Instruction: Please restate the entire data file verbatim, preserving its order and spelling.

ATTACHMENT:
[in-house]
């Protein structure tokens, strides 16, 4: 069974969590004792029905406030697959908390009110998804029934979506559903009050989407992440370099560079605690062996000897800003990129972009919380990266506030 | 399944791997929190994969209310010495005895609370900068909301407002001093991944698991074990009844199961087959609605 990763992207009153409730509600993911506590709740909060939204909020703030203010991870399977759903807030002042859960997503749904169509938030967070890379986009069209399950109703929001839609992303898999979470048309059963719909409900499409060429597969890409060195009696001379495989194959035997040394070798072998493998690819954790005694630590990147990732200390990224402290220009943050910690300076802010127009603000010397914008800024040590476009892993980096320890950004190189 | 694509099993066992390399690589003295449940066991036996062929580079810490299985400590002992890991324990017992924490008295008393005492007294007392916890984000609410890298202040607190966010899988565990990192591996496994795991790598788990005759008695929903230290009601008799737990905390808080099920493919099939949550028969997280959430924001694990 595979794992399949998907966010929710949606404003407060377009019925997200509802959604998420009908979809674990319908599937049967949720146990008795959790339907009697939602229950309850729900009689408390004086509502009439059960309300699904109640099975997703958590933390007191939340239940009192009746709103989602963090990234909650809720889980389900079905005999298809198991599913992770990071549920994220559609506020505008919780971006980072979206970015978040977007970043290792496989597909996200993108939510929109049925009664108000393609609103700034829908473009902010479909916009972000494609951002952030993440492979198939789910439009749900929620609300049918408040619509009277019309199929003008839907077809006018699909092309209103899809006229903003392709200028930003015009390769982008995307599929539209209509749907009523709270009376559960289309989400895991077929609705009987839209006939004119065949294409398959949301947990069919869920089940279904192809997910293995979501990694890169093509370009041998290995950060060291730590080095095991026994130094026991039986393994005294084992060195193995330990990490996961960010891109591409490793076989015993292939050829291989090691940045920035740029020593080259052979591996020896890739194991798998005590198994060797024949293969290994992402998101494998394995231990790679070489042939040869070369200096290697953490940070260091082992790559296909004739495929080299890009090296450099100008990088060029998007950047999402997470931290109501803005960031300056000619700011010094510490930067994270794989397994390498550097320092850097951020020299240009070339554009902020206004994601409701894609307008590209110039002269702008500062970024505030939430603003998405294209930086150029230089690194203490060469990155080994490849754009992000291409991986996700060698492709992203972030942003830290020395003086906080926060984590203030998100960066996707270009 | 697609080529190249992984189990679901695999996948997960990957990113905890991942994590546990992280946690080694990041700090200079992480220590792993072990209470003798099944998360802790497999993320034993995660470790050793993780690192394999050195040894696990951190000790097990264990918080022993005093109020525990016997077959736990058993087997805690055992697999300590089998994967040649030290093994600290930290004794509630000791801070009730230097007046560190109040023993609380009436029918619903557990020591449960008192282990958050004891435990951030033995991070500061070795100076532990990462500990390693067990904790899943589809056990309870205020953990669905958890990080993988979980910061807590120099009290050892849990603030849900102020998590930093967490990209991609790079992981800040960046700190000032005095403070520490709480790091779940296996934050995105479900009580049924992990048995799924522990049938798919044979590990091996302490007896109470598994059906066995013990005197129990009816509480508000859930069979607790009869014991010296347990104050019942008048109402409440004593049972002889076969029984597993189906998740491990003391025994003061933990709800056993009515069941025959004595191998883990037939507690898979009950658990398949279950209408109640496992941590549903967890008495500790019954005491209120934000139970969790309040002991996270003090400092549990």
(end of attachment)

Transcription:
[in-house]
């Protein structure tokens, strides 16, 4: 069974969590004792029905406030697959908390009110998804029934979506559903009050989407992440370099560079605690062996000897800003990129972009919380990266506030 | 399944791997929190994969209310010495005895609370900068909301407002001093991944698991074990009844199961087959609605 990763992207009153409730509600993911506590709740909060939204909020703030203010991870399977759903807030002042859960997503749904169509938030967070890379986009069209399950109703929001839609992303898999979470048309059963719909409900499409060429597969890409060195009696001379495989194959035997040394070798072998493998690819954790005694630590990147990732200390990224402290220009943050910690300076802010127009603000010397914008800024040590476009892993980096320890950004190189 | 694509099993066992390399690589003295449940066991036996062929580079810490299985400590002992890991324990017992924490008295008393005492007294007392916890984000609410890298202040607190966010899988565990990192591996496994795991790598788990005759008695929903230290009601008799737990905390808080099920493919099939949550028969997280959430924001694990 595979794992399949998907966010929710949606404003407060377009019925997200509802959604998420009908979809674990319908599937049967949720146990008795959790339907009697939602229950309850729900009689408390004086509502009439059960309300699904109640099975997703958590933390007191939340239940009192009746709103989602963090990234909650809720889980389900079905005999298809198991599913992770990071549920994220559609506020505008919780971006980072979206970015978040977007970043290792496989597909996200993108939510929109049925009664108000393609609103700034829908473009902010479909916009972000494609951002952030993440492979198939789910439009749900929620609300049918408040619509009277019309199929003008839907077809006018699909092309209103899809006229903003392709200028930003015009390769982008995307599929539209209509749907009523709270009376559960289309989400895991077929609705009987839209006939004119065949294409398959949301947990069919869920089940279904192809997910293995979501990694890169093509370009041998290995950060060291730590080095095991026994130094026991039986393994005294084992060195193995330990990490996961960010891109591409490793076989015993292939050829291989090691940045920035740029020593080259052979591996020896890739194991798998005590198994060797024949293969290994992402998101494998394995231990790679070489042939040869070369200096290697953490940070260091082992790559296909004739495929080299890009090296450099100008990088060029998007950047999402997470931290109501803005960031300056000619700011010094510490930067994270794989397994390498550097320092850097951020020299240009070339554009902020206004994601409701894609307008590209110039002269702008500062970024505030939430603003998405294209930086150029230089690194203490060469990155080994490849754009992000291409991986996700060698492709992203972030942003830290020395003086906080926060984590203030998100960066996707270009 | 697609080529190249992984189990679901695999996948997960990957990113905890991942994590546990992280946690080694990041700090200079992480220590792993072990209470003798099944998360802790497999993320034993995660470790050793993780690192394999050195040894696990951190000790097990264990918080022993005093109020525990016997077959736990058993087997805690055992697999300590089998994967040649030290093994600290930290004794509630000791801070009730230097007046560190109040023993609380009436029918619903557990020591449960008192282990958050004891435990951030033995991070500061070795100076532990990462500990390693067990904790899943589809056990309870205020953990669905958890990080993988979980910061807590120099009290050892849990603030849900102020998590930093967490990209991609790079992981800040960046700190000032005095403070520490709480790091779940296996934050995105479900009580049924992990048995799924522990049938798919044979590990091996302490007896109470598994059906066995013990005197129990009816509480508000859930069979607790009869014991010296347990104050019942008048109402409440004593049972002889076969029984597993189906998740491990003391025994003061933990709800056993009515069941025959004595191998883990037939507690898979009950658990398949279950209408109640496992941590549903967890008495500790019954005491209120934000139970969790309040002991996270003090400092549990």